06 February, 2011

Behind the scenes with Oxford's leading student opera.

[Originally published - purged of all colourful interpolations - in Cherwell, on 4 February 2011. The NCOS's performance of The Barber of Seville happened on the evenings of 4-5 February, and was very impressive indeed.]

Given the complicated pageantry associated with opera - the lavish costumes and elaborate sets and shining orchestral accompaniments to soloists of outrageous talent and personality - the diva-ness of it all - the circumstances of the New Chamber Opera Studio’s rehearsal last Thursday seem positively spartan by comparison.

Arrival at 21.00 to the Old Bursary at New College: The room is small and square, the stone walls very thick, and the floorboards heavily scarred. A stamped-tin chandelier hangs from the middle of the ceiling, missing half of its electric candles.

My assignment is to uncover, in a pith-helmeted sort of way, something of the opera scene at Oxford, through the medium of the NCOS’s upcoming production of Rossini’s The Barber of Seville at the Sheldonian Theatre. That I know nothing about opera ostensibly mitigates the glaring advertorial potential here, or at least that’s the idea.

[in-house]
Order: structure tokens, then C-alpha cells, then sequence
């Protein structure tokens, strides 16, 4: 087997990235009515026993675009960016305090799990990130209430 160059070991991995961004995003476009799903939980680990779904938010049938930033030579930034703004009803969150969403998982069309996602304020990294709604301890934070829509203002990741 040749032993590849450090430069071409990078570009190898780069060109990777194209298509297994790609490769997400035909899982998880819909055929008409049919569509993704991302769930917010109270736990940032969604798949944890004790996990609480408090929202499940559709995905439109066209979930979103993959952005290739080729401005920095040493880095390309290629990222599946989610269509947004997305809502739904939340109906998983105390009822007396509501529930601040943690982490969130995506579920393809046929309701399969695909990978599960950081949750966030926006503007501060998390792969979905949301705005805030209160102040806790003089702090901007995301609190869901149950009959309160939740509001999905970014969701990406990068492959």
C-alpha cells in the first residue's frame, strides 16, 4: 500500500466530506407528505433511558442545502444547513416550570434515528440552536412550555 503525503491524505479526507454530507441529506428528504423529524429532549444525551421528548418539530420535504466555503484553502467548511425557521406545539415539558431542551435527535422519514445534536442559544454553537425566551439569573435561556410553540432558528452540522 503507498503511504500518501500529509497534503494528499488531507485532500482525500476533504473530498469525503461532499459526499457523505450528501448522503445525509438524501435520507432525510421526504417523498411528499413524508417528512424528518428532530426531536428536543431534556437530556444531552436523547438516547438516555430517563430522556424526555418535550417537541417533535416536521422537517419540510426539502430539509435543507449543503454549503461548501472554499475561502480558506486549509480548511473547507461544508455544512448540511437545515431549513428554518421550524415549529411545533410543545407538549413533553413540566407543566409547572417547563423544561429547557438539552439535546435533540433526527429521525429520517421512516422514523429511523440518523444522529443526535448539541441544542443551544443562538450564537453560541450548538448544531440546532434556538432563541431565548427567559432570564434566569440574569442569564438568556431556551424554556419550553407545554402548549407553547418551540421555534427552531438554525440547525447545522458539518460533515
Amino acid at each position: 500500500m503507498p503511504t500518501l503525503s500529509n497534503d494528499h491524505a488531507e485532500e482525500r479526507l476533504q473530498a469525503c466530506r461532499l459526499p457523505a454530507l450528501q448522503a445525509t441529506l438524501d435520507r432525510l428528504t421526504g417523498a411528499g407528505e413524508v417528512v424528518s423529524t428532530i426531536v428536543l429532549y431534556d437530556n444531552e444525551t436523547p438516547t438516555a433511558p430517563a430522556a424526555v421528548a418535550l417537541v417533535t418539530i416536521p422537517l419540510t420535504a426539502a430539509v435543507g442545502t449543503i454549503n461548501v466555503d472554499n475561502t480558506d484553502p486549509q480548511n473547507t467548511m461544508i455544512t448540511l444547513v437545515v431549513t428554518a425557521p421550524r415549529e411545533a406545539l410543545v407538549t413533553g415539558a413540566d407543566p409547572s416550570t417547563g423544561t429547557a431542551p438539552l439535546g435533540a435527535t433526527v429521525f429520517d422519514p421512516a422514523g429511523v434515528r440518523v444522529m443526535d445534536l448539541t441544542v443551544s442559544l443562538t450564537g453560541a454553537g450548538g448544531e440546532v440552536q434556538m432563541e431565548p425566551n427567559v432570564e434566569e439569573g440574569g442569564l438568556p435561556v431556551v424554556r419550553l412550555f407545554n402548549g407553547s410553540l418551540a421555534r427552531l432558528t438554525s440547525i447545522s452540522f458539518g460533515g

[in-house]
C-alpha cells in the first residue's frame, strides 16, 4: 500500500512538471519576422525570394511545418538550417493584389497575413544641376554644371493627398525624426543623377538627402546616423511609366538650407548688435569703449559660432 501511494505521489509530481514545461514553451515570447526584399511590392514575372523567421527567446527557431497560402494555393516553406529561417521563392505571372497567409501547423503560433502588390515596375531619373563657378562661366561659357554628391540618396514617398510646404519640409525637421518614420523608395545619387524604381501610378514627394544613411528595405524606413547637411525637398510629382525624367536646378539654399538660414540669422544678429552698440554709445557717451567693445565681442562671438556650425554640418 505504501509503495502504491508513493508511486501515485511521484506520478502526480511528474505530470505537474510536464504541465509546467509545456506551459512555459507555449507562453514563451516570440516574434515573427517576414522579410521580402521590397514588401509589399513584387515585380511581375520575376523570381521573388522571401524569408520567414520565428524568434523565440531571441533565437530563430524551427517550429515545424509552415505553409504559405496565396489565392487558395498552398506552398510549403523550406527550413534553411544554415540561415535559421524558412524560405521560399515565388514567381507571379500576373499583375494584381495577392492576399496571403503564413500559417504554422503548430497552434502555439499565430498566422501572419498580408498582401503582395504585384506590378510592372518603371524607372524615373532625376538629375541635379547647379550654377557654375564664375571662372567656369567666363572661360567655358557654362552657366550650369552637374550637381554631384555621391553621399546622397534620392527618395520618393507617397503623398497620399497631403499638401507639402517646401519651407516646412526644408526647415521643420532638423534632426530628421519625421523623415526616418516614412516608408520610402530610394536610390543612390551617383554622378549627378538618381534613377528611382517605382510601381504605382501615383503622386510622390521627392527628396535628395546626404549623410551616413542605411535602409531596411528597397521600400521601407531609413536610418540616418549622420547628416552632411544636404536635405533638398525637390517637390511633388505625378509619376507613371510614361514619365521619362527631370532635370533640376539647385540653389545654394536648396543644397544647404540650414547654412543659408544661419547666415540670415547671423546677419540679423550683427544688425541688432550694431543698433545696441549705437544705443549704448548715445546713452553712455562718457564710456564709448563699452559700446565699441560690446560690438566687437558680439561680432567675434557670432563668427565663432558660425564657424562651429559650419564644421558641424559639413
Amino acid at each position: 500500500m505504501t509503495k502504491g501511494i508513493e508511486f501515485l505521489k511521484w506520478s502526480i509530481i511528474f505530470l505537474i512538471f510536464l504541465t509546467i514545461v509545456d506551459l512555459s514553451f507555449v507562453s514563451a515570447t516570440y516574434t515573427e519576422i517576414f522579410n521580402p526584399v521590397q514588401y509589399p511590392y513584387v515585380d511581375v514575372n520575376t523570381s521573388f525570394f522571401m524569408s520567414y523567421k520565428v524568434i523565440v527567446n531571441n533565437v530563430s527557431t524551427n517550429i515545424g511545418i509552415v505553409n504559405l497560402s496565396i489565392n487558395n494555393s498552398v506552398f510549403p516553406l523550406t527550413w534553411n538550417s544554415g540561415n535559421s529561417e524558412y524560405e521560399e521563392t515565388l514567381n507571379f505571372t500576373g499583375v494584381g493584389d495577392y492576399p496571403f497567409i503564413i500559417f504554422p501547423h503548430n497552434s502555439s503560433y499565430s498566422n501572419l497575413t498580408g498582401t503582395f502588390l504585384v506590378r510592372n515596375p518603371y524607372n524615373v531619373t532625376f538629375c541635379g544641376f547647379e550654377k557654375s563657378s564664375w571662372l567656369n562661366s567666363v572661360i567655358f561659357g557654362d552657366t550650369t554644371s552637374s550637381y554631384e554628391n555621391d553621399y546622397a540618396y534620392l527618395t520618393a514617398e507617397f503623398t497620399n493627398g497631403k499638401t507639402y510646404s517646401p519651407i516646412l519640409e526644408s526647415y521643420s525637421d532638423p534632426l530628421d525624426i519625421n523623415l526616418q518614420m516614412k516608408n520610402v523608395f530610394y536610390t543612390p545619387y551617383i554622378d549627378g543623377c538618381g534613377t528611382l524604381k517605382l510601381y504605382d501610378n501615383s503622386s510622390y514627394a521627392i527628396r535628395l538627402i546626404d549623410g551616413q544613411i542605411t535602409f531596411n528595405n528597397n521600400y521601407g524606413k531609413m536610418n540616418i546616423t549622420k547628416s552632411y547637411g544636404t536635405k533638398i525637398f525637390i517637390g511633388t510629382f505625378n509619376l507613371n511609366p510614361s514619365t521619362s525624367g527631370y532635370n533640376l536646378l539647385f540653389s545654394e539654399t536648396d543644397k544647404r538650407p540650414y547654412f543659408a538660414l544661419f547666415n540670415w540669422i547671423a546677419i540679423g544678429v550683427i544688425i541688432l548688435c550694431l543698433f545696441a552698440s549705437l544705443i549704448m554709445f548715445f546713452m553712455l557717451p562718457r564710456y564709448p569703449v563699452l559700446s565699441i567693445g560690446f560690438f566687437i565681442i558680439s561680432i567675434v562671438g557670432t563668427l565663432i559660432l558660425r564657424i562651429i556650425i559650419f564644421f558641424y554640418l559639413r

The room is dominated by a concert grand piano, which is eight feet long (I looked it up on Steinway.com) and consumes half of one wall. Straight-backed chairs surround the rest of the room, and in these are installed (seated or in one case lying supine) five members of the NCOS’s cast for Barber.

The other two members, Rosina (Esther Brazil) and Dr Bartolo (Sam Glatman), are standing in the middle of the room and arguing about their servants.

(Brief Barber synopsis: Bartolo is Rosina’s guardian and putative fiancĂ©. Count Almaviva (Nick Pritchard) hopes to woo Rosina for himself, and enlists the help of village barber, Figaro (Dominic Bowe). Confusion and hilarity ensue, abetted by the fiendish professor Don Basilio (Tom Bennet) and various low-level interveners (Julia Sitkovetsky and Matthew Silverman).)

But so there is a problem with the argument about the servants.

‘[Rosina,] this constant sort of angry business does not help at all,’ says the NCOS’s founder and director, Professor Michael Burden, who is sitting in one of the chairs opposite the piano. ‘At the very least, if you were always that angry, [Bartolo] would never want to marry you.’